Even after stricter laws regulating pseudoephedrine, the average amount of seized clandestine meth sites in Jasper County is seven per year.
Starting in 2005, pharmacies were required to record and report the purchase of pseudoephedrine products. All pharmacies were reporting to the National Precursor Log Exchange by Sept. 1, 2010. Since that time, 34 clandestine meth labs have been seized in Jasper County, six so far this year.
Brad Shutts, east commander for the Mid-Iowa Narcotics Enforcement Task Force, said pseudoephedrine tracking laws work, and have had some success in Jasper County, with the help of the task force.
“Jasper County used to be one of the largest meth lab areas in the state,” Shutts said. “The support that you get out of all the 16 agencies is really helpful.”
Polk County averages 24 seizures per year, while Dubuque County averages 27 seizures a year.
Shutts noted clandestine labs aren’t necessarily mass production labs, but are usually “shake and bake” labs that require a small amount of pseudoephedrine and generate only a single dose of meth.
“The thing is these shake and bakes are so hazardous. They’re so flammable,” Shutts said. “You’re using lithium in a chemical reaction inside a plastic bottle. It just takes one screw-up and a garage or house or any structure is gone.”
More commonly seen in the Western region of the U.S. and Mexico is red phosphorus labs, which produce larger quantities of meth. Mexico’s restrictions on red phosphorus are lax.
In the U.S., drug tracking laws nationally and at the state level have curbed drug production, but not use.
“There are always loopholes,” Shutts said. “There’s always ways to get around the laws.”
Shutts said people will either slowly stock up on cold and allergy medicine to produce meth or have several people, who are called Smurfs, purchase the medicine for them. Shutts said that while the laws have helped the problem, the only way to truly eliminate meth production in the U.S. is to pull pseudoephedrine off the shelves completely.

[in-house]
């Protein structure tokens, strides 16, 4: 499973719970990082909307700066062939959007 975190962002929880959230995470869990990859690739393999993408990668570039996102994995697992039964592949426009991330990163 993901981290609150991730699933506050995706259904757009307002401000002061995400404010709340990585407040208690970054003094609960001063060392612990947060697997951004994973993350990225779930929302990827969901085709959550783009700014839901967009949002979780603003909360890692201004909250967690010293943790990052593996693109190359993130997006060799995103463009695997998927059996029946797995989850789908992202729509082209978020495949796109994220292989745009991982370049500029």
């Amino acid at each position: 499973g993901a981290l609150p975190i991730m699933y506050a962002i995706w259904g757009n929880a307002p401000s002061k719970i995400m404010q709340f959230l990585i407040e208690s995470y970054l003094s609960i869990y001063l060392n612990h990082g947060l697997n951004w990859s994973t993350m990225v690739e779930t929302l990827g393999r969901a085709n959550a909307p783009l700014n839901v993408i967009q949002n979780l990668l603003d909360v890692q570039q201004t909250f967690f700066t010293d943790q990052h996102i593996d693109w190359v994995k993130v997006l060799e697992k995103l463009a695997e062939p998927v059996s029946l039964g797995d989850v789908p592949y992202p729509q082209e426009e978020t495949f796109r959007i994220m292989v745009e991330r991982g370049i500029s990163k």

“The world can survive without ephedrine but it’s a money maker for these pharmaceutical companies,” Shutts said.
Rep. David Loebsack said he’s worked closely with law enforcement and has worked as a legislator to remove meth, both production and use, from the streets.
“As a parent, it is heartbreaking to see the impacts meth, synthetic drugs, and other narcotics have had on far too many Iowa youth,” Loebsack said. “That’s why I helped beat back cuts to vital support for our local law enforcement to take drugs off our streets, shut down production, and make arrests. Iowa has taken significant steps to limit access to pseudoephedrine to those who use it to make meth while still ensuring medicine is available to law abiding Iowans. Production of meth is both a safety and health threat to our communities, and I will continue to work with our local law enforcement to shut down production in Iowa, stop importation from outside our state, and keep our kids safe.”
Shutts said the Mid-Iowa Narcotics Task Force is looking forward by removing children from homes that have been affected by meth. The Iowa Alliance for Drug Endangered Children helps transition families and children who are affected by meth by removing the children from the home.
“We do what we can and we try, and we hopefully, make differences in people’s lives but it’s out of control,” Shutts said. “Ephedrine is the key. There’s other cold medicines.”
Steve Lukan, director of the Office of Drug Control, said the Drug Endangered Children program has benefits and applies not only to instances involving meth.
“We certainly think it’s been an overlooked issue. It’s very important for law enforcement and social services to work together and look inside these homes,” Lukan said.
In 2011, more than 400 children were removed from their homes and placed in safer locations. Lukan said he believes it’s had a big impact across the state.
“I’m big believer that if we keep youth away from drugs, the taxpayers get dividends for life,” Lukan said.
Staff writer Dave Hon may be contacted at (641) 792-3121, ext. 425, or at firstname.lastname@example.org.